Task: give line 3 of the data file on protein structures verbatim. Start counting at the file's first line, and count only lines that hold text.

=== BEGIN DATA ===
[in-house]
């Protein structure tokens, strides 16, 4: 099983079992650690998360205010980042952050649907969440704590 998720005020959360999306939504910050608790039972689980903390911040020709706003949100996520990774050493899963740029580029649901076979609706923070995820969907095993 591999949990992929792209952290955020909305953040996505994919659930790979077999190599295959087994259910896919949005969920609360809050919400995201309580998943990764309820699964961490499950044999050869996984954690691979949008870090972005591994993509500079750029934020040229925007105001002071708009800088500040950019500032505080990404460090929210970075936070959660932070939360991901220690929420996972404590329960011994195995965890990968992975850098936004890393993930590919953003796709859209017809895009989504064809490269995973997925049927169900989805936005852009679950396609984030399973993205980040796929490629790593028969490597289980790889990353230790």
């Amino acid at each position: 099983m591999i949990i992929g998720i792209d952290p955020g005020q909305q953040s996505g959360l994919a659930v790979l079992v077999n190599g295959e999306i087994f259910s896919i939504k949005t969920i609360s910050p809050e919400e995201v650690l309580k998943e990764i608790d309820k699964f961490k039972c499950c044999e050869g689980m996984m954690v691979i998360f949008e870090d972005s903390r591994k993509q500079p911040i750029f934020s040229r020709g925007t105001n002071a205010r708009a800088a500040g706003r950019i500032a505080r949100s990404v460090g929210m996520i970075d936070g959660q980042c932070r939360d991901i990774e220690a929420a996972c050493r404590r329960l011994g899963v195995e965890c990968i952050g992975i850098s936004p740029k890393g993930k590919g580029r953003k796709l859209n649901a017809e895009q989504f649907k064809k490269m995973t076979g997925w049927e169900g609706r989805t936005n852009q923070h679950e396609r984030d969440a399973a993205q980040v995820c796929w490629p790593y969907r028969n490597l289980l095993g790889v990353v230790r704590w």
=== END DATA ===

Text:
């Amino acid at each position: 099983m591999i949990i992929g998720i792209d952290p955020g005020q909305q953040s996505g959360l994919a659930v790979l079992v077999n190599g295959e999306i087994f259910s896919i939504k949005t969920i609360s910050p809050e919400e995201v650690l309580k998943e990764i608790d309820k699964f961490k039972c499950c044999e050869g689980m996984m954690v691979i998360f949008e870090d972005s903390r591994k993509q500079p911040i750029f934020s040229r020709g925007t105001n002071a205010r708009a800088a500040g706003r950019i500032a505080r949100s990404v460090g929210m996520i970075d936070g959660q980042c932070r939360d991901i990774e220690a929420a996972c050493r404590r329960l011994g899963v195995e965890c990968i952050g992975i850098s936004p740029k890393g993930k590919g580029r953003k796709l859209n649901a017809e895009q989504f649907k064809k490269m995973t076979g997925w049927e169900g609706r989805t936005n852009q923070h679950e396609r984030d969440a399973a993205q980040v995820c796929w490629p790593y969907r028969n490597l289980l095993g790889v990353v230790r704590w």